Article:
But for Ingrid Newkirk to be joining that choir? The effects of this design are things that the meat industry *needs*. That industry wants the speediest slaughter possible. Newkirk notes that frightened cattle will turn back, “clogging up the line and slowing down the process of converting cows into cuts of meat.” The concern of the slaughterhouse about cows injuring themselves has *nothing* to do with care for the cow. None of them is approaching slaughterhouse construction “as a child might nail together some planks to make a tree house.” There’s nothing innocent, picturesque or bucolic about a slaughterhouse. A large, frightened animal thrashing against a threat can injure slaughterhouse workers and cause expensive carcass damage, The concern is for profit, not the well-being of the cow, who is about to meet the violent death that will get her to your plate. The meat industry seeks efficient slaughter because that is what is in the economic interests of industry.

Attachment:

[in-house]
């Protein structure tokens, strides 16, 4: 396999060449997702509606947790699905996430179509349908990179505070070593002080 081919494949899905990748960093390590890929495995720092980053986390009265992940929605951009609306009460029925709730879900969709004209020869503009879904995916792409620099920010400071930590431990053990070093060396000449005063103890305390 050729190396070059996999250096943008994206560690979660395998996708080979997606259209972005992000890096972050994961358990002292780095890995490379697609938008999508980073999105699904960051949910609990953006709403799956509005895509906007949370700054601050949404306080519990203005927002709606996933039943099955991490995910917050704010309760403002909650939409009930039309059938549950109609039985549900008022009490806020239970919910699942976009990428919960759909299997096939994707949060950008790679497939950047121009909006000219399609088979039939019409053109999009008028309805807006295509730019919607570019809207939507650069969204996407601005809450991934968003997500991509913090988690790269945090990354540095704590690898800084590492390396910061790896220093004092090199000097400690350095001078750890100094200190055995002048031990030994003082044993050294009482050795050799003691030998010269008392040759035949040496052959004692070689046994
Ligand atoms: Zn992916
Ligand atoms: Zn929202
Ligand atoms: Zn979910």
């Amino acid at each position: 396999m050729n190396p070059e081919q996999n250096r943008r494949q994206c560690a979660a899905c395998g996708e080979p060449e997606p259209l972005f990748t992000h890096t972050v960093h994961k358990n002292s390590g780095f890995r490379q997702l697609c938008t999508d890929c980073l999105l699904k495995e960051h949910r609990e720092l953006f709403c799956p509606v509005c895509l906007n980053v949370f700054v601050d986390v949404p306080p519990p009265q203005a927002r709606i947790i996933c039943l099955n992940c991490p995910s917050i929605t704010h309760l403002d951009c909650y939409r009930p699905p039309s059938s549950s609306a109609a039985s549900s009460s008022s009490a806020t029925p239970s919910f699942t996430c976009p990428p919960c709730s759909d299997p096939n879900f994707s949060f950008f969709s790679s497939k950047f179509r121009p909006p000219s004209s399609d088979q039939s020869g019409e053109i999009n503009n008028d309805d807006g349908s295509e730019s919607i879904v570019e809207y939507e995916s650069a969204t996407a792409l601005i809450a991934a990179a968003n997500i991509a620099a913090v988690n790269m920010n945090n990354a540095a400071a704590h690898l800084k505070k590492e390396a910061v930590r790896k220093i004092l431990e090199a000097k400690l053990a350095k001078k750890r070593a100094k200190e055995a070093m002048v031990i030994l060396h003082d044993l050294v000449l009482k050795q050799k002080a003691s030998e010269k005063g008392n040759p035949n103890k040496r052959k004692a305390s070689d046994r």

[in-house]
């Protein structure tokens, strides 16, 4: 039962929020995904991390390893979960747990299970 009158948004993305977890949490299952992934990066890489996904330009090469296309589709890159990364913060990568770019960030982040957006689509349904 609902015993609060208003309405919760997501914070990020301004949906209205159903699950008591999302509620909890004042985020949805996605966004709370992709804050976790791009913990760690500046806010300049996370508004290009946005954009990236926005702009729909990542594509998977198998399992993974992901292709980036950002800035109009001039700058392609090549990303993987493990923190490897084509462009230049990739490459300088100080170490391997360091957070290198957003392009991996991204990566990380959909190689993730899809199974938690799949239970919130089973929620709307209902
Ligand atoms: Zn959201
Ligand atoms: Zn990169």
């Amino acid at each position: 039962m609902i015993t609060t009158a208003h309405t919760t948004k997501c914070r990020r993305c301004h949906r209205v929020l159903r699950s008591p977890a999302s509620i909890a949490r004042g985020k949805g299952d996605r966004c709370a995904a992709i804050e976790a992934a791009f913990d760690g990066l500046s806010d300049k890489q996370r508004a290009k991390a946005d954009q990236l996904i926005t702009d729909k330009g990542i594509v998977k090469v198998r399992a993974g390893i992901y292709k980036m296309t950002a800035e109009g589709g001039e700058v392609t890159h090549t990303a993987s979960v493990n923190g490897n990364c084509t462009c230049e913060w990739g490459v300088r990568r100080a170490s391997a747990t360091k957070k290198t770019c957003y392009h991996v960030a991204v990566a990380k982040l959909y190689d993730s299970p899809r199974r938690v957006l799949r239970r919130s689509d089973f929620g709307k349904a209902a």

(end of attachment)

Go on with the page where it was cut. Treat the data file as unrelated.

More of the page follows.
If animals matter morally, we can simply not justify exploiting animals for food and it’s not just a matter of tweaking the design. It’s a matter of simply and plainly saying “no” to slaughter and using animals for food. The industry will clean up the process itself if it has its rational economic interests at heart. Industry knows the dangers and expenses of a less calm approach to the kill floor. They don’t need “animal right activists” educating them on that. They can hire someone with design expertise, just as prisons hire architects to design execution chambers, and interrogators with their “enhanced techniques” can find psychologists to consult on just what conditions are the most effective.

    But the meat industry *does* need people identified as “animal rights activists” to convince consumers that it is possible to kill at this industrial level and still do it nicely. Then “[i]f it works, if all goes well—as well as things can go when a living being is lured to a violent death,” as Ingrid Newkirk notes, then what actually happens is that we forget the fear; we forget the death; we forget the “realm of violence” of the slaughter house, and we are reassured, as the curators comment, that design has brought us to the “humane treatment” that *we* want. We’re the ones who decide to buy the meat and animal products. It’s about *us*; it’s not about the animals.